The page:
This briefing summarises the most important personal data privacy provisions now in effect or published in draft.

Data protection obligations under the Cyber Security Law

The Cyber Security Law imposes data privacy obligations on network operators. The term ‘network operator’ includes both owners and administrators of a network as well as network service providers.

A ‘network’ is defined as any system that consists of computers or other information terminals, and related equipment for collecting, storing, transmitting, exchanging and processing information.

Accordingly, the data privacy provisions in the Cyber Security Law will apply to all organisations in China that provide services over the internet or another information network. Internal networks and systems might potentially be caught as well, but this is less clear.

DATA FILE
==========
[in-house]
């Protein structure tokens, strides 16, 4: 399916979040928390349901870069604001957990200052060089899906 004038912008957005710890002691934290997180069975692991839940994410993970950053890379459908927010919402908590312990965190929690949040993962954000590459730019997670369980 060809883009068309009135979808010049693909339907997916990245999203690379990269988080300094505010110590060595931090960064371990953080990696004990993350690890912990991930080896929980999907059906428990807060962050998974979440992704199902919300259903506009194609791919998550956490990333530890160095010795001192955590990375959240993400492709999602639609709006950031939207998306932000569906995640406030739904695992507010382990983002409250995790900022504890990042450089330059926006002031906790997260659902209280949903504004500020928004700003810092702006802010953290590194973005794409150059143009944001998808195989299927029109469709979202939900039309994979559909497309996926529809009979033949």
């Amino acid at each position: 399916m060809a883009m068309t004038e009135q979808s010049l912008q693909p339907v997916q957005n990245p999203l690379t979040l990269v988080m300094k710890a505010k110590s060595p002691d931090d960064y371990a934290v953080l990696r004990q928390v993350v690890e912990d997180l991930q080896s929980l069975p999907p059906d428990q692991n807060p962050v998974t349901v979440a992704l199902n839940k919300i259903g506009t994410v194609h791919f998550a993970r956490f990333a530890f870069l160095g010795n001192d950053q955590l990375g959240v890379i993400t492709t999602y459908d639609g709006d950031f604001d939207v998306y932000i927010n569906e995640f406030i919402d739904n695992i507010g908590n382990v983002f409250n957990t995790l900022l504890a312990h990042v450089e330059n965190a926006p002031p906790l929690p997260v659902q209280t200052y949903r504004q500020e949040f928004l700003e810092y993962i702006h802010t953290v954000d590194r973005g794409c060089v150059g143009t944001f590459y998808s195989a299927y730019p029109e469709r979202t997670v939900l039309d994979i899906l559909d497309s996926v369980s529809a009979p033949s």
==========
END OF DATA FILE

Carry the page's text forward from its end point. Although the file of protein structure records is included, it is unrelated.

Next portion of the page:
Definition of personal date

The Cyber Security Law defines personal data as information that identifies a natural person either by itself or in combination with other information. The term includes a person’s name, address, telephone number, date of birth, identity card number and biometric identifiers.

Additionally, the draft Measures on Evaluating the Security of Transmitting Personal Information and Important Data Overseas (the Security Assessment Measures) expand the scope of personal data to include information that reveals a person’s activities or behaviours. The listed examples of personal data in the Measures include account numbers and passwords, location information and activity information.